As long as the structural logic of party politics and the ideological taboos of the current ruling political class forbid, render impossible, demonize, restrict, and mock the left-leaning criticism of the system and the left-wing attempts at correction, we can’t be so surprised that only right-wing parties get into parliament (this also applies to PSD’s [the Social Democratic Party’s] religious nationalism with traces of social democracy). It should also come as no surprise that not only the large parties’ ethnicists on duty get more say, but also the increasingly institutionalized far-right.
Although the shooting of an unarmed citizen can be considered an isolated event, there has been an increasing escalation of violence by the police in recent years. We, as activists of Organizata Politike, have witnessed it while protesting alongside chromium miners, oil refinery workers, and students. A very violent intervention by the police took place last year against the artists who were defending the National Theatre against demolition.
This wave of repression also relates to a decision by the Ministry of Interior to send into early retirement more than 1,000 policemen from the older generation, replacing them over three years with younger newcomers in better physical condition but lacking any experience in handling complex situations. Such was the case of the policeman who killed Klodian; a man in his early twenties who had joined the force only recently, and who had been immediately transferred to one of the most infamous police units: “The Eagles.”
Darryl Li’s recent historical ethnography of jihad fighters in 1990s Bosnia, The Universal Enemy, draws on the author’s legal background and anthropological training to connect the former Yugoslavia with the far-flung homes of the mujahideen and the US’s global carceral archipelago. Matan Kaminer of LeftEast spoke with Dr. Li about internationalism, cosmopolitanism, regionality and lessons for the Left.
This interview with George Caffentzis (also featuring Silvia Federici) was conducted by Tinta Limón Ediciones, and is included in the Spanish language edition of In Letters of Blood and Fire: Work, Machines, and the Crisis of Capitalism (2020). Sebastián Touza and Ezequiel Gatto participated in the interview.
In the light of 30 years of independence, lack of vision and investments yesterday and today, and the eternal return of Janez Janša, there is really not much to celebrate. Rather, the third Bonapartist return of Janša could be seen as a trigger point that ends the nationalist fairy tale. It can remind us yet again that it is high time to launch a political counter-offensive opened to an ecological and socialist future.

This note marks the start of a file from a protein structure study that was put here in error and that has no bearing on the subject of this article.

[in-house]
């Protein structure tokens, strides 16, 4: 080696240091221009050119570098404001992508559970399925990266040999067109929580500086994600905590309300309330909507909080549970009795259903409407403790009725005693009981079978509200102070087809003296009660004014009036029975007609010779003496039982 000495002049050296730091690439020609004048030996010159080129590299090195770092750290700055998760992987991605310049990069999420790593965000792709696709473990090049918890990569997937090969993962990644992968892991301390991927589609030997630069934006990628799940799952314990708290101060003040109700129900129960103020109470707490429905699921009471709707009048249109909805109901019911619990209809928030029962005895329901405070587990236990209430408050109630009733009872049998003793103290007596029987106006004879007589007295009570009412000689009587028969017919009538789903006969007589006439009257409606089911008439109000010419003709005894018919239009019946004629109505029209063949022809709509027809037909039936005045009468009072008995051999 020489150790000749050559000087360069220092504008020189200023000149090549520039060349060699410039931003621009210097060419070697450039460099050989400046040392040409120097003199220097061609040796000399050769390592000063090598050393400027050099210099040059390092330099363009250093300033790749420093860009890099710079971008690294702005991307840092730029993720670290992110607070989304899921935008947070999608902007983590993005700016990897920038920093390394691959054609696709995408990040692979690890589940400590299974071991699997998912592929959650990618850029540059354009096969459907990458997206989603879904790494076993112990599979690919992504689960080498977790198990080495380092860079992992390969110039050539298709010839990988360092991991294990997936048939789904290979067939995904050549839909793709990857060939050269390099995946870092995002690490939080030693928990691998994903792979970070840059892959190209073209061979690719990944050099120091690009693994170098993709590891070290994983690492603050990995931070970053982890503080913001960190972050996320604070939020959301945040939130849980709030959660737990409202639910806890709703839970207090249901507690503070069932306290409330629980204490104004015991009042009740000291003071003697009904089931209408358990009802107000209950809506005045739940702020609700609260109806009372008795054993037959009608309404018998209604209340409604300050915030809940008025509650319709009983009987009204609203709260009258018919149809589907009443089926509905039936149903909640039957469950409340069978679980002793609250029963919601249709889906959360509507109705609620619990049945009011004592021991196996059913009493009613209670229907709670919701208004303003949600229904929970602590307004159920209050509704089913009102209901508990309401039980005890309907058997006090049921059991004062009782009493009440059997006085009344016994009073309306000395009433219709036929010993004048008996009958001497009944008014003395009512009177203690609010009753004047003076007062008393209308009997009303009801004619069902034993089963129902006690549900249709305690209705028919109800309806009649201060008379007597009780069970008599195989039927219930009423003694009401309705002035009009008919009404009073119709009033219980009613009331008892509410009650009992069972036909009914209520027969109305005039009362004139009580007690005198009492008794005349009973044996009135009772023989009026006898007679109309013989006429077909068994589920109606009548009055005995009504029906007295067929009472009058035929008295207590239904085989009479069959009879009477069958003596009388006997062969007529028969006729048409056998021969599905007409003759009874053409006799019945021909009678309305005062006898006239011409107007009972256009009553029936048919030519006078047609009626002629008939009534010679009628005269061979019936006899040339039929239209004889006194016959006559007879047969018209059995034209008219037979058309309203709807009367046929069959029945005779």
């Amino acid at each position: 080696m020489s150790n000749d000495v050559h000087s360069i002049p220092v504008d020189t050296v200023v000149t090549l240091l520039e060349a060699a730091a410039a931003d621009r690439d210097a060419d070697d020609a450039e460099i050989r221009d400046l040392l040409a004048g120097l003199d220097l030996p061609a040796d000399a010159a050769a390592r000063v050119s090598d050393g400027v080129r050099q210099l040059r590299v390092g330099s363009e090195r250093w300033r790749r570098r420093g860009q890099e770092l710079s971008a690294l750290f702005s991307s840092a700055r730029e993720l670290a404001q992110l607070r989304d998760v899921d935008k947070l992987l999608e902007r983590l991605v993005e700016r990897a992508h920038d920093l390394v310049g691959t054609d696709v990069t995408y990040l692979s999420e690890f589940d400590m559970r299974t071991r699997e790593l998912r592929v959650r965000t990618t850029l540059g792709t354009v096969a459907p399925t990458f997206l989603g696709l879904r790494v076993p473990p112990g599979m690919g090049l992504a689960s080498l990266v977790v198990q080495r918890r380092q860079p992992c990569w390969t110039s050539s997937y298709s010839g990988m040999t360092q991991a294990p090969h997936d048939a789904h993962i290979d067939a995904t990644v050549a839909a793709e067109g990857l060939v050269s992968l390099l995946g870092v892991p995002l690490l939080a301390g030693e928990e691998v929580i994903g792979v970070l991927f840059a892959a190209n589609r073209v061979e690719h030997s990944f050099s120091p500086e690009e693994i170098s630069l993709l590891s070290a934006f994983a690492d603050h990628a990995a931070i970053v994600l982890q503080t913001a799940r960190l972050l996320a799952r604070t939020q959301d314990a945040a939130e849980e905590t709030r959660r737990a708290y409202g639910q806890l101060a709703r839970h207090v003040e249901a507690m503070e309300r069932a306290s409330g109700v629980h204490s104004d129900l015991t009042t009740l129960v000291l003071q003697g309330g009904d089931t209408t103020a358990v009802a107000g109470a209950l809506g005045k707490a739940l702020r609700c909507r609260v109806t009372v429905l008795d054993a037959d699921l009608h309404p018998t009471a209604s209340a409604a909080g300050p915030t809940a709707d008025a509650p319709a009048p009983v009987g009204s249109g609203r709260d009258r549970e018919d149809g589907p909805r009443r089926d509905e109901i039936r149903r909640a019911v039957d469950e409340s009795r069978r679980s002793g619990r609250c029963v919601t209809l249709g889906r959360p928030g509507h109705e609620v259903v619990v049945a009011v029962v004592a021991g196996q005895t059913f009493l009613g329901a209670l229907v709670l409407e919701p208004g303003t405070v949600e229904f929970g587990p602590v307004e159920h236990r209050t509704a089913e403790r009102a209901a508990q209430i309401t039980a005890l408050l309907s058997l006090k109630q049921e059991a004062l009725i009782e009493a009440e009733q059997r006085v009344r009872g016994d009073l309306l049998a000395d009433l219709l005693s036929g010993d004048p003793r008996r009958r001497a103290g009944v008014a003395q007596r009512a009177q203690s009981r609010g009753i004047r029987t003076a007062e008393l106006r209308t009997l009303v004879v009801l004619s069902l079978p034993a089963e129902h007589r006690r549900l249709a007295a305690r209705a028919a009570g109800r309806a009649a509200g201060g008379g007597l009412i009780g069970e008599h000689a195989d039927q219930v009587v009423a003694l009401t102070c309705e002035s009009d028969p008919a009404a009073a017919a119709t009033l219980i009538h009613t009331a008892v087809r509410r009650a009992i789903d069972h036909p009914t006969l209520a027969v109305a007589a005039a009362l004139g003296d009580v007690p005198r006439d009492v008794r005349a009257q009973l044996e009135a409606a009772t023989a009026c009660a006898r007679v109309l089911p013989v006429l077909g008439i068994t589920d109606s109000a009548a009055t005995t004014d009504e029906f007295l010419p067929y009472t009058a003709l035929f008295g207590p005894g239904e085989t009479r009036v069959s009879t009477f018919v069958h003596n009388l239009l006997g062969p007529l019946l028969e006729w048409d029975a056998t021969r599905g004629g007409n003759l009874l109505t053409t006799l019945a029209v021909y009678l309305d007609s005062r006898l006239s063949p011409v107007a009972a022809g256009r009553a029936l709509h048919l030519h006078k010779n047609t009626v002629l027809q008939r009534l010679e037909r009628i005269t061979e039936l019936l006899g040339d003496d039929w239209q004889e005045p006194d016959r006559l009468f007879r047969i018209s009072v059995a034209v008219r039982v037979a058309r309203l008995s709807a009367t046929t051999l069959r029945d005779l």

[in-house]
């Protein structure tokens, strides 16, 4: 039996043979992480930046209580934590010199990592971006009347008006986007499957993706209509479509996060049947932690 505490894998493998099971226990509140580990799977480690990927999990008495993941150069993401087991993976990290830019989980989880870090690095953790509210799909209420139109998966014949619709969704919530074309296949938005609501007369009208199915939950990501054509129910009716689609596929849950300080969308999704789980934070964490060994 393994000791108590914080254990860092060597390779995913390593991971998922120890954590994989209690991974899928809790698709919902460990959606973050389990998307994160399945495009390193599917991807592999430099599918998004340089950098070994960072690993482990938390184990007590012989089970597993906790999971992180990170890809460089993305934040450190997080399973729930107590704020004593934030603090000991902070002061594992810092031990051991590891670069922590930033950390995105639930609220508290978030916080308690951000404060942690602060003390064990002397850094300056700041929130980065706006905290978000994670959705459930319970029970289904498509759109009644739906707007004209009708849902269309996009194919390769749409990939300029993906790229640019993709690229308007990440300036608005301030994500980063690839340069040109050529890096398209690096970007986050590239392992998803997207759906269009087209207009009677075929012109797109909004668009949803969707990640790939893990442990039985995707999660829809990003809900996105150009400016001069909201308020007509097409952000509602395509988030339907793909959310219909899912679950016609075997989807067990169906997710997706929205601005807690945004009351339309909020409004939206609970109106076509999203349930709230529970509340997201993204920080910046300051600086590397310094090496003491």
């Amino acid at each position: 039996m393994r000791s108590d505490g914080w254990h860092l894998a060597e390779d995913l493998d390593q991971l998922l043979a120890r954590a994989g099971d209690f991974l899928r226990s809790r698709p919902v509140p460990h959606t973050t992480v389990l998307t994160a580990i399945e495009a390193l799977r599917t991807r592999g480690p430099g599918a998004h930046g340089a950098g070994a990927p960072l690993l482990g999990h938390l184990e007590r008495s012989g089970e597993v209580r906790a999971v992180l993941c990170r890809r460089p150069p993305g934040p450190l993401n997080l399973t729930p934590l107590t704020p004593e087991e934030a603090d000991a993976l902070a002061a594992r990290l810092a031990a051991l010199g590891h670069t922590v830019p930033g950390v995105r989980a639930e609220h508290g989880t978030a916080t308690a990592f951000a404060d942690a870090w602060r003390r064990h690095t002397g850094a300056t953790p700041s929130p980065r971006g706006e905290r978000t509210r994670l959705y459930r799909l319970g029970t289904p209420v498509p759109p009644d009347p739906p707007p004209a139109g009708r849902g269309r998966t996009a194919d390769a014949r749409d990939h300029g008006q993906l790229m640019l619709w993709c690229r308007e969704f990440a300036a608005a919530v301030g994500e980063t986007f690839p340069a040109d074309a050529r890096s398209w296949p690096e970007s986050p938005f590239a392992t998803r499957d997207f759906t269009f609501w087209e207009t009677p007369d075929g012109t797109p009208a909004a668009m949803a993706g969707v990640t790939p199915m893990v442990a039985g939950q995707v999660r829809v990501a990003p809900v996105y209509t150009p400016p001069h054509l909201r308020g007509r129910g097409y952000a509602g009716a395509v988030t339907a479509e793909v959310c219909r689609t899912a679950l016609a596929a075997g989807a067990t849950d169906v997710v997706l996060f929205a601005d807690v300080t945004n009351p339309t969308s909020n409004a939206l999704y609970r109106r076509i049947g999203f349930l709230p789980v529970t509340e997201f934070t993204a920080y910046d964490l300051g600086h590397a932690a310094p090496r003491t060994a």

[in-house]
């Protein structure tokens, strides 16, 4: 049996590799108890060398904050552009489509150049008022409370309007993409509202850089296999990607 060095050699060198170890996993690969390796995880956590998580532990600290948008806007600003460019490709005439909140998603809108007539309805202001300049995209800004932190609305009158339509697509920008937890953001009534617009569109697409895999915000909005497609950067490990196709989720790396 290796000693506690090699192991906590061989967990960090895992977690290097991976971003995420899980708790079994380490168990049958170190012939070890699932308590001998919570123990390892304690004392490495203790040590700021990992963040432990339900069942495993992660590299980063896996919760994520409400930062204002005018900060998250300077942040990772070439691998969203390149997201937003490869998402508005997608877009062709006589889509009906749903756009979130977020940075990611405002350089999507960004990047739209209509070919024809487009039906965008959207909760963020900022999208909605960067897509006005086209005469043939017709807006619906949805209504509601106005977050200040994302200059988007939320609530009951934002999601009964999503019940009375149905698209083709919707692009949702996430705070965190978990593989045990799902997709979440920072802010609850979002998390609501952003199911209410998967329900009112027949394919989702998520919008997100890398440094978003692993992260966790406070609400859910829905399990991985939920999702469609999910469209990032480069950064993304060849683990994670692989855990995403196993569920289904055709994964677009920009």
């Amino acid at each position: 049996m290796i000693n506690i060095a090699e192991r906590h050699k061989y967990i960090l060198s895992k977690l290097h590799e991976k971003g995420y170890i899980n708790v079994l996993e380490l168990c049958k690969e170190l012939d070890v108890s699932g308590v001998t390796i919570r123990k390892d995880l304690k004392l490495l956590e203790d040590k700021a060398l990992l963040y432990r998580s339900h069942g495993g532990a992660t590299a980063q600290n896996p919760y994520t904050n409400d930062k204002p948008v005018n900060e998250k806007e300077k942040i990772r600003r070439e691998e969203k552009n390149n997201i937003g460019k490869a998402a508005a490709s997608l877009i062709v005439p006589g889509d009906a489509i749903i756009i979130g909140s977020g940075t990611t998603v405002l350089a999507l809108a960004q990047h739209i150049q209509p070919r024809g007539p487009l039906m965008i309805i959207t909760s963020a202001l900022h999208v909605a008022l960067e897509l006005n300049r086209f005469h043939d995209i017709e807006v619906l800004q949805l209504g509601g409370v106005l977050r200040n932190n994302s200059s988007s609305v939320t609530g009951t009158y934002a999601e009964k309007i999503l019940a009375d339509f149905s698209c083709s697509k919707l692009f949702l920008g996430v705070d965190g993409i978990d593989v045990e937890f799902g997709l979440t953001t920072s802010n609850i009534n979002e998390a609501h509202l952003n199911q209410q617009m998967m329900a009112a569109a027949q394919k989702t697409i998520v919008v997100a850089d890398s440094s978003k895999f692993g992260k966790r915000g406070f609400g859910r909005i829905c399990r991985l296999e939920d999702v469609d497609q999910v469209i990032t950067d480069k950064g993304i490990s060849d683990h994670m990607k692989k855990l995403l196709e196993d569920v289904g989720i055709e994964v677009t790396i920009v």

LeftEast’s Mariya Ivancheva interviews Zsófia Ádám and Andrea Czerván of the Solidarity Economy Center in Budapest: “Our ultimate goal is to support the growth of a solidarity economy ecosystem, by which we mean a network of economic initiatives – with as few resources leaking out as possible and fulfilling as many needs as possible – that prioritizes the reproduction of life and the well-being of communities over profit, and operates in a socially and ecologically sustainable, democratic way.”
The coronavirus pandemic has revealed who our society depends on for survival. It was those working in logistics, health care, trade, the post office, and other ‘essential’ industries that saved many economies from collapse and ensured the functioning of entire societies. Yet, years of living in poor conditions, working in unsafe workplaces where our lives don’t mean anything, years of alienation and marginalization of workers in public sphere have left quite a mark on working class abilities for mobilization. Those who managed to organize across the workplace’s walls and borders started to build transnational structures a long time ago. During the pandemic we could see that it wasn’t for nothing. We have to continue transnational organizing as labour and tenants movements on everyday basis. If we only start to do it when a crisis hits it can be too late.
I am no expert of Chinese infrastructure investments in Eastern Europe and Eurasia. I have only been systematically going through existing research on the topic lately to find, much to my disappointment, that most of academic discourse on the topic (let alone media and political narratives) is devoid of critical approaches (exceptions apply, see: Gambino, […]
Note from LeftEast editors: Millions of farmers and workers have been protesting across India against three farm laws. The protests, described by some as the biggest ever witnessed in history, have received little to no attention in mainstream media. The farmers have pointed out that the law related to the Agricultural Produce Marketing Committees (APMCs) […]
Note of the LeftEast editors: The present text, which we co-publish together with TSS is part of a series of publications and webinars on the topics of social reproduction, (women’s) labour and migration in East-Central Europe and beyond. The video from the first webinar Responses to Covid19 and (post)pandemic: social reproduction, migrants and women in Central/Eastern Europe and beyond, […]